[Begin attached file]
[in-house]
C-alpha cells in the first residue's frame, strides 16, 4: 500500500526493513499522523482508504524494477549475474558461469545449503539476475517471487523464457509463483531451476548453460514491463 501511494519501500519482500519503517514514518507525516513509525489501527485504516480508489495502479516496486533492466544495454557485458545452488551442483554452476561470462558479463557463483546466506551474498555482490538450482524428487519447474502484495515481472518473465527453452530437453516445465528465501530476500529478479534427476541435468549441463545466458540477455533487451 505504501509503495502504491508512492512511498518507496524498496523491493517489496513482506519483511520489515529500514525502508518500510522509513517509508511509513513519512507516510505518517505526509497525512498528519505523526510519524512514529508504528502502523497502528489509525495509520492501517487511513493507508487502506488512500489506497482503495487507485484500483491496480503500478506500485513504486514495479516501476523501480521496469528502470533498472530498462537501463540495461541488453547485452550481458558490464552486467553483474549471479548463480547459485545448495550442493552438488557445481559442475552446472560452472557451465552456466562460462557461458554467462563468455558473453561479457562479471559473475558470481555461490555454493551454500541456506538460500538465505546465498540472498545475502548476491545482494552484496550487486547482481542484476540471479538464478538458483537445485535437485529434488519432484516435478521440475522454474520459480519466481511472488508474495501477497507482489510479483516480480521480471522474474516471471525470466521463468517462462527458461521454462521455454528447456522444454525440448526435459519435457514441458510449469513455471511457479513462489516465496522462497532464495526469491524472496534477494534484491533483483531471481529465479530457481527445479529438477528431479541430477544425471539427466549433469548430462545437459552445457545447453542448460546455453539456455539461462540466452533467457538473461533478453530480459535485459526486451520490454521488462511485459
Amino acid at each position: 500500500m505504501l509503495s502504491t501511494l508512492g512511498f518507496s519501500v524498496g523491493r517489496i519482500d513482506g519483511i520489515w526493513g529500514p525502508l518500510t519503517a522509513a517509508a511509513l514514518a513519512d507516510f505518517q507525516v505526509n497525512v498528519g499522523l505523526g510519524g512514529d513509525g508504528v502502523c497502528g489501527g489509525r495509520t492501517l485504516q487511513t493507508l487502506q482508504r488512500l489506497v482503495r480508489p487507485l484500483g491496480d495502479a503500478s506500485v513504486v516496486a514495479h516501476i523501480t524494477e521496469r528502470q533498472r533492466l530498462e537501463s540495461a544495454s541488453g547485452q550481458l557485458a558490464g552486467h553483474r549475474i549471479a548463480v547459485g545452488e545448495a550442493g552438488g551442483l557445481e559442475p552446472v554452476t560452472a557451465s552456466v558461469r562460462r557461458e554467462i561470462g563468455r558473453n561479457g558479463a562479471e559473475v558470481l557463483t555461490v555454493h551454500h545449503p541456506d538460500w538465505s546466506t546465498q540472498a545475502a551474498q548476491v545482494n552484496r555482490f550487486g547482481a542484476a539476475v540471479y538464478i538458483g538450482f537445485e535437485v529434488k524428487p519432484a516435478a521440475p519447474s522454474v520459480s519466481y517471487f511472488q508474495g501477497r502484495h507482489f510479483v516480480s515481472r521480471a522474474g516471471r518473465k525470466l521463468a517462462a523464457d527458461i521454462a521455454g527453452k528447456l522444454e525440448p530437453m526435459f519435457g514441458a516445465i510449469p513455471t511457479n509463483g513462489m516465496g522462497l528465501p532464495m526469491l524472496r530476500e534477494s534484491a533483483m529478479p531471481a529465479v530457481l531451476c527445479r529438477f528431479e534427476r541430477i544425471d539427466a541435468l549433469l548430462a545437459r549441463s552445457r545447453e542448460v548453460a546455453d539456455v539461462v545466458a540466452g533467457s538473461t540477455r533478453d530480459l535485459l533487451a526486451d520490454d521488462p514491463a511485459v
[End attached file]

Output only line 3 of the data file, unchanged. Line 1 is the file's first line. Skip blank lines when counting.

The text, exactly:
Amino acid at each position: 500500500m505504501l509503495s502504491t501511494l508512492g512511498f518507496s519501500v524498496g523491493r517489496i519482500d513482506g519483511i520489515w526493513g529500514p525502508l518500510t519503517a522509513a517509508a511509513l514514518a513519512d507516510f505518517q507525516v505526509n497525512v498528519g499522523l505523526g510519524g512514529d513509525g508504528v502502523c497502528g489501527g489509525r495509520t492501517l485504516q487511513t493507508l487502506q482508504r488512500l489506497v482503495r480508489p487507485l484500483g491496480d495502479a503500478s506500485v513504486v516496486a514495479h516501476i523501480t524494477e521496469r528502470q533498472r533492466l530498462e537501463s540495461a544495454s541488453g547485452q550481458l557485458a558490464g552486467h553483474r549475474i549471479a548463480v547459485g545452488e545448495a550442493g552438488g551442483l557445481e559442475p552446472v554452476t560452472a557451465s552456466v558461469r562460462r557461458e554467462i561470462g563468455r558473453n561479457g558479463a562479471e559473475v558470481l557463483t555461490v555454493h551454500h545449503p541456506d538460500w538465505s546466506t546465498q540472498a545475502a551474498q548476491v545482494n552484496r555482490f550487486g547482481a542484476a539476475v540471479y538464478i538458483g538450482f537445485e535437485v529434488k524428487p519432484a516435478a521440475p519447474s522454474v520459480s519466481y517471487f511472488q508474495g501477497r502484495h507482489f510479483v516480480s515481472r521480471a522474474g516471471r518473465k525470466l521463468a517462462a523464457d527458461i521454462a521455454g527453452k528447456l522444454e525440448p530437453m526435459f519435457g514441458a516445465i510449469p513455471t511457479n509463483g513462489m516465496g522462497l528465501p532464495m526469491l524472496r530476500e534477494s534484491a533483483m529478479p531471481a529465479v530457481l531451476c527445479r529438477f528431479e534427476r541430477i544425471d539427466a541435468l549433469l548430462a545437459r549441463s552445457r545447453e542448460v548453460a546455453d539456455v539461462v545466458a540466452g533467457s538473461t540477455r533478453d530480459l535485459l533487451a526486451d520490454d521488462p514491463a511485459v